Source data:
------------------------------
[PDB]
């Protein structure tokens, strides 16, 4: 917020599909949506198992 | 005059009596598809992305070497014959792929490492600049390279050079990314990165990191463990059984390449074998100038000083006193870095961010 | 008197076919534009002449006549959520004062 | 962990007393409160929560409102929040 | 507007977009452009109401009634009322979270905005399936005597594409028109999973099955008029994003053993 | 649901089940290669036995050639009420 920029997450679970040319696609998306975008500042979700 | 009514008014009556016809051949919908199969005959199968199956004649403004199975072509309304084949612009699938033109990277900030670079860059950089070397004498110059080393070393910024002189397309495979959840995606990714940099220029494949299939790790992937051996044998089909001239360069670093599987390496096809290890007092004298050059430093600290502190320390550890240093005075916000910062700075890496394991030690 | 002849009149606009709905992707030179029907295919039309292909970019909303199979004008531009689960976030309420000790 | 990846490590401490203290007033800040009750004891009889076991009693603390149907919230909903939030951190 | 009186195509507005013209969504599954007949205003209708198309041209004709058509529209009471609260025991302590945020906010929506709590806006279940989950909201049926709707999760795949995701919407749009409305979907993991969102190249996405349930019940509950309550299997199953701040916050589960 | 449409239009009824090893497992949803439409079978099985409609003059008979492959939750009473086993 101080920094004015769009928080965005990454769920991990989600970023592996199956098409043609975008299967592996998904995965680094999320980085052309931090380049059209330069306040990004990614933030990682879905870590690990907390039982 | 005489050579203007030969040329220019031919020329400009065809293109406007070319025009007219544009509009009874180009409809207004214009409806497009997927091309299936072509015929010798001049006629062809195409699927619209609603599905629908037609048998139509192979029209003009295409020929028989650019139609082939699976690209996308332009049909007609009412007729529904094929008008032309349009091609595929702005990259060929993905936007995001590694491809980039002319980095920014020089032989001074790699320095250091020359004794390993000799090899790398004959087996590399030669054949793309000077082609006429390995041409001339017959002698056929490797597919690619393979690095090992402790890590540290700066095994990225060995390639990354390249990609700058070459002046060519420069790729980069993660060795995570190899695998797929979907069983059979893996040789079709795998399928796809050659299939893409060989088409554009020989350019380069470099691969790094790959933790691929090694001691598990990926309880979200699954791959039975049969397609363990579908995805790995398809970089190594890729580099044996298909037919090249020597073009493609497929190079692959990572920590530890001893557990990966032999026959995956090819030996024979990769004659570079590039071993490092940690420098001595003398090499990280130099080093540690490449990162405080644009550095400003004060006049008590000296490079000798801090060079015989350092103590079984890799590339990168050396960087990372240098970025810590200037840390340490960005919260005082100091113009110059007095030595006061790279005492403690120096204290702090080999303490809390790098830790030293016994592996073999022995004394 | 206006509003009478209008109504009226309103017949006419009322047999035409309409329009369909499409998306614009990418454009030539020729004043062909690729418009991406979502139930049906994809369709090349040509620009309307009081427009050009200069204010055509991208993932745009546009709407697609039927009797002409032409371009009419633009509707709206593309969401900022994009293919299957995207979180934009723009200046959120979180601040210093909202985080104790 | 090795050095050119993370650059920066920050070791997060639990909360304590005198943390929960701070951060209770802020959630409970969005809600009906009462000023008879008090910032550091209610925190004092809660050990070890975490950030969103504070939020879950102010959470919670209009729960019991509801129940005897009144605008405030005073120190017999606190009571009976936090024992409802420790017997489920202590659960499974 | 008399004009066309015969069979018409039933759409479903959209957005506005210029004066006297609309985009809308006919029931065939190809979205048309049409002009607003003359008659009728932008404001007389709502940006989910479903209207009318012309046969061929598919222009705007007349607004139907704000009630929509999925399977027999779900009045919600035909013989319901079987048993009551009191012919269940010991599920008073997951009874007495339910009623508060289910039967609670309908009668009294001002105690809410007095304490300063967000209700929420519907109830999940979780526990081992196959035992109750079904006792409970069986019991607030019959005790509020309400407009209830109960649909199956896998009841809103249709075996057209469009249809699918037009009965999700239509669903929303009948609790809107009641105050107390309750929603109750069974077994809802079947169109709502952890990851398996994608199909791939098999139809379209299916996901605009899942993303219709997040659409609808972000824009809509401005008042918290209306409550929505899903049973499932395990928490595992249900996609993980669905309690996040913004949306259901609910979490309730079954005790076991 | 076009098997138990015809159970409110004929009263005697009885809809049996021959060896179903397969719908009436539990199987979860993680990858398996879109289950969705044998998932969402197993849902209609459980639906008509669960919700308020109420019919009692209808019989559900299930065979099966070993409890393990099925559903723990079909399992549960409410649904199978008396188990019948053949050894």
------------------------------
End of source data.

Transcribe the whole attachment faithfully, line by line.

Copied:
[PDB]
């Protein structure tokens, strides 16, 4: 917020599909949506198992 | 005059009596598809992305070497014959792929490492600049390279050079990314990165990191463990059984390449074998100038000083006193870095961010 | 008197076919534009002449006549959520004062 | 962990007393409160929560409102929040 | 507007977009452009109401009634009322979270905005399936005597594409028109999973099955008029994003053993 | 649901089940290669036995050639009420 920029997450679970040319696609998306975008500042979700 | 009514008014009556016809051949919908199969005959199968199956004649403004199975072509309304084949612009699938033109990277900030670079860059950089070397004498110059080393070393910024002189397309495979959840995606990714940099220029494949299939790790992937051996044998089909001239360069670093599987390496096809290890007092004298050059430093600290502190320390550890240093005075916000910062700075890496394991030690 | 002849009149606009709905992707030179029907295919039309292909970019909303199979004008531009689960976030309420000790 | 990846490590401490203290007033800040009750004891009889076991009693603390149907919230909903939030951190 | 009186195509507005013209969504599954007949205003209708198309041209004709058509529209009471609260025991302590945020906010929506709590806006279940989950909201049926709707999760795949995701919407749009409305979907993991969102190249996405349930019940509950309550299997199953701040916050589960 | 449409239009009824090893497992949803439409079978099985409609003059008979492959939750009473086993 101080920094004015769009928080965005990454769920991990989600970023592996199956098409043609975008299967592996998904995965680094999320980085052309931090380049059209330069306040990004990614933030990682879905870590690990907390039982 | 005489050579203007030969040329220019031919020329400009065809293109406007070319025009007219544009509009009874180009409809207004214009409806497009997927091309299936072509015929010798001049006629062809195409699927619209609603599905629908037609048998139509192979029209003009295409020929028989650019139609082939699976690209996308332009049909007609009412007729529904094929008008032309349009091609595929702005990259060929993905936007995001590694491809980039002319980095920014020089032989001074790699320095250091020359004794390993000799090899790398004959087996590399030669054949793309000077082609006429390995041409001339017959002698056929490797597919690619393979690095090992402790890590540290700066095994990225060995390639990354390249990609700058070459002046060519420069790729980069993660060795995570190899695998797929979907069983059979893996040789079709795998399928796809050659299939893409060989088409554009020989350019380069470099691969790094790959933790691929090694001691598990990926309880979200699954791959039975049969397609363990579908995805790995398809970089190594890729580099044996298909037919090249020597073009493609497929190079692959990572920590530890001893557990990966032999026959995956090819030996024979990769004659570079590039071993490092940690420098001595003398090499990280130099080093540690490449990162405080644009550095400003004060006049008590000296490079000798801090060079015989350092103590079984890799590339990168050396960087990372240098970025810590200037840390340490960005919260005082100091113009110059007095030595006061790279005492403690120096204290702090080999303490809390790098830790030293016994592996073999022995004394 | 206006509003009478209008109504009226309103017949006419009322047999035409309409329009369909499409998306614009990418454009030539020729004043062909690729418009991406979502139930049906994809369709090349040509620009309307009081427009050009200069204010055509991208993932745009546009709407697609039927009797002409032409371009009419633009509707709206593309969401900022994009293919299957995207979180934009723009200046959120979180601040210093909202985080104790 | 090795050095050119993370650059920066920050070791997060639990909360304590005198943390929960701070951060209770802020959630409970969005809600009906009462000023008879008090910032550091209610925190004092809660050990070890975490950030969103504070939020879950102010959470919670209009729960019991509801129940005897009144605008405030005073120190017999606190009571009976936090024992409802420790017997489920202590659960499974 | 008399004009066309015969069979018409039933759409479903959209957005506005210029004066006297609309985009809308006919029931065939190809979205048309049409002009607003003359008659009728932008404001007389709502940006989910479903209207009318012309046969061929598919222009705007007349607004139907704000009630929509999925399977027999779900009045919600035909013989319901079987048993009551009191012919269940010991599920008073997951009874007495339910009623508060289910039967609670309908009668009294001002105690809410007095304490300063967000209700929420519907109830999940979780526990081992196959035992109750079904006792409970069986019991607030019959005790509020309400407009209830109960649909199956896998009841809103249709075996057209469009249809699918037009009965999700239509669903929303009948609790809107009641105050107390309750929603109750069974077994809802079947169109709502952890990851398996994608199909791939098999139809379209299916996901605009899942993303219709997040659409609808972000824009809509401005008042918290209306409550929505899903049973499932395990928490595992249900996609993980669905309690996040913004949306259901609910979490309730079954005790076991 | 076009098997138990015809159970409110004929009263005697009885809809049996021959060896179903397969719908009436539990199987979860993680990858398996879109289950969705044998998932969402197993849902209609459980639906008509669960919700308020109420019919009692209808019989559900299930065979099966070993409890393990099925559903723990079909399992549960409410649904199978008396188990019948053949050894």